categories: Artmaking

October 7

Special Event

Sunday, October 7, 11:30 am - 1 pm
Galleries
To register for this free program, email umma-tours@umich.edu or call 734-647-0522 for more information.

In 2009, working in partnership with memory loss programs at University of Michigan and Saint Joseph Mercy Health Systems, the Museum launched the pilot program for Meet Me at UMMA, a unique museum-based program designed to engage visitors who are living with dementia. This fall Meet Me at UMMA will launch a new program open to persons with memory loss who live at home and their significant other or caregiver.

Meet Me at UMMA is based on the premise that, although memory may have been compromised, senses are generally alive and well. Facilitated by a small group of experienced UMMA Docents using a multi-sensory approach, the tours offer community members with dementia and their caregivers an opportunity to "bring their senses alive" through visual art, often complemented by music, props, and creative artmaking.

categories: Special Events



Guided Tour

Sunday, October 7, 1 pm - 2 pm

UMMA's award-winning docents will guide visitors to experience art through active looking at selected highlights of the collections. These general tours provide a good introduction to the collection and to strategies for looking at art through lively and engaging conversation.

categories: Gallery Talks and Tours



Guided Tour

Sunday, October 7, 2 pm - 3 pm

Blurring the boundaries between media, technologies, and cultural histories, the Seoul-based art collaborative YOUNG-HAE CHANG HEAVY INDUSTRIES has gained international acclaim for their "net art" productions. Docents will introduce YHCHI’s corpus of digital text with synchronized music focusing on this new piece, commissioned by UMMA, which will be added to the artists' website, yhchang.com.

categories: Gallery Talks and Tours



Discovering Eighteenth-Century British America: The William L. Clements Library Collection

Sunday, October 7, 3 pm - 4:30 pm
A. Alfred Taubman Gallery I
This program is free and open to the public, but space is limited. Please register to secure your place by emailing umma-tours@umich.edu.

Exhibition curators Brian Leigh Dunnigan and Clayton Lewis will lead this in-gallery program for adults. Their jointly curated exhibition, Discovering Eighteenth-Century British America: The William L. Clements Library Collection draws on the rich collection of early printed and manuscript Americana held by the University of Michigan's Clements Library, where both are curators. The maps, prints, and documents on display demonstrate the means by which information about America was conveyed to a European audience. This informal gallery talk will offer an opportunity to look more closely at the items in the exhibition, placing them in the context of the visual and print culture of the time.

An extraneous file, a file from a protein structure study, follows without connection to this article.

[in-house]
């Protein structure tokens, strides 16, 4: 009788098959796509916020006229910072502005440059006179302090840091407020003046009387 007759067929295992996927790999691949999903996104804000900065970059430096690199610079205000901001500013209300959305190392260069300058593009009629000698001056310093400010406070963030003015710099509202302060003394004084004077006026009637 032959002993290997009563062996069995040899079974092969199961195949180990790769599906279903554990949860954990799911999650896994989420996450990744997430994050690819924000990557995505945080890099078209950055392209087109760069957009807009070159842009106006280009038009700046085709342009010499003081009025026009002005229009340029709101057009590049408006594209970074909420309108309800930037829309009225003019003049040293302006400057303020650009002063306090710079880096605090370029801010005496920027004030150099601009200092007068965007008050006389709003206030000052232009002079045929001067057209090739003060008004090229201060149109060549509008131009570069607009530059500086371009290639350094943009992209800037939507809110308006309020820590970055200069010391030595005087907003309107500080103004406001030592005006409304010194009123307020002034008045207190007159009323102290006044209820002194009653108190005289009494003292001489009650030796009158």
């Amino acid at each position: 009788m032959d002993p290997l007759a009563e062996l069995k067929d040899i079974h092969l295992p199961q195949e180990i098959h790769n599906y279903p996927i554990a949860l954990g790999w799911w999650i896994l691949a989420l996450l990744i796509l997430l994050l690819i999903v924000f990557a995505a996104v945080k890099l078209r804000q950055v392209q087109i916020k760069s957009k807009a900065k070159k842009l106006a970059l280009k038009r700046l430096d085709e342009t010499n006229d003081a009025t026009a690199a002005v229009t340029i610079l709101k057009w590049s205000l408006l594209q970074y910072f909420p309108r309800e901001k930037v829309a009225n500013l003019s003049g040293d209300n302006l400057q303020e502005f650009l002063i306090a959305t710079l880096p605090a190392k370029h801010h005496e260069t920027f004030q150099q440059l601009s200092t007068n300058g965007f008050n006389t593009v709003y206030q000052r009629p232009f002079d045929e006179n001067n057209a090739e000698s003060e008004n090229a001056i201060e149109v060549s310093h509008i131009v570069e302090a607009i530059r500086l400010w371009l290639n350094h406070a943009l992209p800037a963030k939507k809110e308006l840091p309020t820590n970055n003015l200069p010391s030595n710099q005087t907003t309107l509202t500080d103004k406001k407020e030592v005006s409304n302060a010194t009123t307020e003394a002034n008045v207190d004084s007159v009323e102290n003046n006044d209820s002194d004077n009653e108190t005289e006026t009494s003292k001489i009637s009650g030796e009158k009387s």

This exhibition is generously supported by the Andrew W. Mellon Foundation.

categories: Exhibitions Related Program

October 9

Film

Tuesday, October 9, 7 pm - 8:45 pm
Multipurpose Room

In celebration of the 100th anniversary of the explosive debut of Stravinsky's "Rite of Spring", UMS will screen a mash-up of different versions of the "Rite of Spring" from different choreographers.

This program is part of the UMS on Film series designed to expand understanding of the artists and cultures represented on the UMS season and reveal something of the emotions and ideas behind the creative process. For more information, please visit http://www.ums.org.

categories: Film

October 11

Writers Series

Thursday, October 11, 5:10 pm - 6:30 pm
Helmut Stern Auditorium

David Shields is the author of twelve books, including Jeff, One Lonely Guy, which was co-written by Jeff Ragsdale and Michael Logan (forthcoming from Amazon Publishing NYC on March 20, 2012); Reality Hunger: A Manifesto (Knopf, 2010), named one of the best books of the year by more than thirty publications; The Thing About Life Is That One Day You'll Be Dead (Knopf, 2008), a New York Times bestseller; Black Planet: Facing Race during an NBA Season, a finalist for the National Book Critics Circle Award; Remote: Reflections on Life in the Shadow of Celebrity, winner of the PEN/Revson Award; and Dead Languages: A Novel, winner of the PEN Syndicated Fiction Award. His essays and stories have appeared in the New York Times Magazine, Harper’s, Esquire, Yale Review, Village Voice, Salon, Slate, McSweeney’s, and Utne Reader; he’s written reviews for the New York Times Book Review, Los Angeles Times Book Review, Boston Globe, and Philadelphia Inquirer. His work has been translated into fifteen languages.

Shields has received a Guggenheim fellowship, two NEA fellowships, an Ingram Merrill Foundation Award, a Ludwig Vogelstein Foundation grant, and a New York Foundation for the Arts Fellowship. He lives with his wife and daughter in Seattle, where he is the Milliman Distinguished Writer-in-Residence at the University of Washington. Since 1996 he has also been a member of the faculty in Warren Wilson College’s low-residency MFA Program for Writers, in Asheville, North Carolina.

The author will be available to sign books after the reading. As always, books will be available for purchase on site.

UMMA is pleased to be the site for the Department of English Program in Creative Writing Zell Visiting Writers Series, which brings outstanding writers each semester. The Series is made possible through a generous gift from UM alumna Helen Zell (’64). For more information, please see http://www.lsa.umich.edu/english/grad/mfa/mfaeve.asp.

categories: Writers Series



Penny W. Stamps Speaker Series

Thursday, October 11, 5:10 pm - 1 pm
Historic Theater, Michigan Theater